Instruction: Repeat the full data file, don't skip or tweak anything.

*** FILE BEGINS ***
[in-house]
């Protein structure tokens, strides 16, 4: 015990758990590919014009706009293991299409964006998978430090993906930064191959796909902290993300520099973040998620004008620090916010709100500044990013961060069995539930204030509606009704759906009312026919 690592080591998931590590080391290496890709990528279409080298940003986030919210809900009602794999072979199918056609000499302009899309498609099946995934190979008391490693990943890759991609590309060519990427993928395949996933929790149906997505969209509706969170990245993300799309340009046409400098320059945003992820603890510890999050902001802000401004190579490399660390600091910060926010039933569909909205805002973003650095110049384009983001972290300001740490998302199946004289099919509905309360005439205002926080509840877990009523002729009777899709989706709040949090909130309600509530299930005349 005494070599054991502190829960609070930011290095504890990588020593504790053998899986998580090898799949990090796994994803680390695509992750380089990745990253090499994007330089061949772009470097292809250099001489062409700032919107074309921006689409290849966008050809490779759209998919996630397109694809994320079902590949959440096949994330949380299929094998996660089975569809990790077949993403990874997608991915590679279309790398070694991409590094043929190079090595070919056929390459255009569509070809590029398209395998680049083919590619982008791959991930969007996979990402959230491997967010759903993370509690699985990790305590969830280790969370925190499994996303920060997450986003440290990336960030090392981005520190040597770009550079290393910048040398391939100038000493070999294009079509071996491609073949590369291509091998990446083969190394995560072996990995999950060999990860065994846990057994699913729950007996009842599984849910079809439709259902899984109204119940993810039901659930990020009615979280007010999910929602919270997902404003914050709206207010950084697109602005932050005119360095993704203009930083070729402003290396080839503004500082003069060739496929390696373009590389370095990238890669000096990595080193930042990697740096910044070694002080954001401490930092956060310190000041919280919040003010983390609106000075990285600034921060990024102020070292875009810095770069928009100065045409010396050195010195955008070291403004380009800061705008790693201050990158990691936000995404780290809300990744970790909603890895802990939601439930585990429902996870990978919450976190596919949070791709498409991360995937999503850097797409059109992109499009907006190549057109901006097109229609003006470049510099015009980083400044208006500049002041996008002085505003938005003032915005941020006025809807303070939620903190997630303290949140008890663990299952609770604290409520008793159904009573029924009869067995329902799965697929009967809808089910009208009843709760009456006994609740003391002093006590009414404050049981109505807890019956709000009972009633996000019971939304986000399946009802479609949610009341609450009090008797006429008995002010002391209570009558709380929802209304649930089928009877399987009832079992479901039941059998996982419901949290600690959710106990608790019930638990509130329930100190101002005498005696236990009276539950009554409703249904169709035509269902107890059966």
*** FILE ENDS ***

[in-house]
């Protein structure tokens, strides 16, 4: 015990758990590919014009706009293991299409964006998978430090993906930064191959796909902290993300520099973040998620004008620090916010709100500044990013961060069995539930204030509606009704759906009312026919 690592080591998931590590080391290496890709990528279409080298940003986030919210809900009602794999072979199918056609000499302009899309498609099946995934190979008391490693990943890759991609590309060519990427993928395949996933929790149906997505969209509706969170990245993300799309340009046409400098320059945003992820603890510890999050902001802000401004190579490399660390600091910060926010039933569909909205805002973003650095110049384009983001972290300001740490998302199946004289099919509905309360005439205002926080509840877990009523002729009777899709989706709040949090909130309600509530299930005349 005494070599054991502190829960609070930011290095504890990588020593504790053998899986998580090898799949990090796994994803680390695509992750380089990745990253090499994007330089061949772009470097292809250099001489062409700032919107074309921006689409290849966008050809490779759209998919996630397109694809994320079902590949959440096949994330949380299929094998996660089975569809990790077949993403990874997608991915590679279309790398070694991409590094043929190079090595070919056929390459255009569509070809590029398209395998680049083919590619982008791959991930969007996979990402959230491997967010759903993370509690699985990790305590969830280790969370925190499994996303920060997450986003440290990336960030090392981005520190040597770009550079290393910048040398391939100038000493070999294009079509071996491609073949590369291509091998990446083969190394995560072996990995999950060999990860065994846990057994699913729950007996009842599984849910079809439709259902899984109204119940993810039901659930990020009615979280007010999910929602919270997902404003914050709206207010950084697109602005932050005119360095993704203009930083070729402003290396080839503004500082003069060739496929390696373009590389370095990238890669000096990595080193930042990697740096910044070694002080954001401490930092956060310190000041919280919040003010983390609106000075990285600034921060990024102020070292875009810095770069928009100065045409010396050195010195955008070291403004380009800061705008790693201050990158990691936000995404780290809300990744970790909603890895802990939601439930585990429902996870990978919450976190596919949070791709498409991360995937999503850097797409059109992109499009907006190549057109901006097109229609003006470049510099015009980083400044208006500049002041996008002085505003938005003032915005941020006025809807303070939620903190997630303290949140008890663990299952609770604290409520008793159904009573029924009869067995329902799965697929009967809808089910009208009843709760009456006994609740003391002093006590009414404050049981109505807890019956709000009972009633996000019971939304986000399946009802479609949610009341609450009090008797006429008995002010002391209570009558709380929802209304649930089928009877399987009832079992479901039941059998996982419901949290600690959710106990608790019930638990509130329930100190101002005498005696236990009276539950009554409703249904169709035509269902107890059966």